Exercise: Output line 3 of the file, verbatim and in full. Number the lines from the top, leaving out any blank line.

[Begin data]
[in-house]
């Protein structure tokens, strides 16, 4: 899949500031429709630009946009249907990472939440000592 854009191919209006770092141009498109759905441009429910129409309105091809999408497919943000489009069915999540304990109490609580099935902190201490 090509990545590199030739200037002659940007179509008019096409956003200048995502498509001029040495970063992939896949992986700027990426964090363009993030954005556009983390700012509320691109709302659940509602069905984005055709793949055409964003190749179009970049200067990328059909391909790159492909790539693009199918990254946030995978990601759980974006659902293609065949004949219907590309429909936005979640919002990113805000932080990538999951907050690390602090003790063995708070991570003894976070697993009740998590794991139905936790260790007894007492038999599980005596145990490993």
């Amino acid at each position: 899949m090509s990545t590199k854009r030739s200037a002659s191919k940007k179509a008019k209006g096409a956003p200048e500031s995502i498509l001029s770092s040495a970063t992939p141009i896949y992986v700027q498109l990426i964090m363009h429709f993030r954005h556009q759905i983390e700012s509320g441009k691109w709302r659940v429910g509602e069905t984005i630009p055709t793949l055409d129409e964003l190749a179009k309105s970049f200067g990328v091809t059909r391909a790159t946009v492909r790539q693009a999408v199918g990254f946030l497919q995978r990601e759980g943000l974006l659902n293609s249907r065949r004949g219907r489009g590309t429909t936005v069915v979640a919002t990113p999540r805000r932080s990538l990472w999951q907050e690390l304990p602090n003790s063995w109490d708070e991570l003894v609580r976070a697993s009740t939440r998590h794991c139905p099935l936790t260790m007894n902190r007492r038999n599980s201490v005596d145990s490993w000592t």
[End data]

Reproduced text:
């Amino acid at each position: 899949m090509s990545t590199k854009r030739s200037a002659s191919k940007k179509a008019k209006g096409a956003p200048e500031s995502i498509l001029s770092s040495a970063t992939p141009i896949y992986v700027q498109l990426i964090m363009h429709f993030r954005h556009q759905i983390e700012s509320g441009k691109w709302r659940v429910g509602e069905t984005i630009p055709t793949l055409d129409e964003l190749a179009k309105s970049f200067g990328v091809t059909r391909a790159t946009v492909r790539q693009a999408v199918g990254f946030l497919q995978r990601e759980g943000l974006l659902n293609s249907r065949r004949g219907r489009g590309t429909t936005v069915v979640a919002t990113p999540r805000r932080s990538l990472w999951q907050e690390l304990p602090n003790s063995w109490d708070e991570l003894v609580r976070a697993s009740t939440r998590h794991c139905p099935l936790t260790m007894n902190r007492r038999n599980s201490v005596d145990s490993w000592t």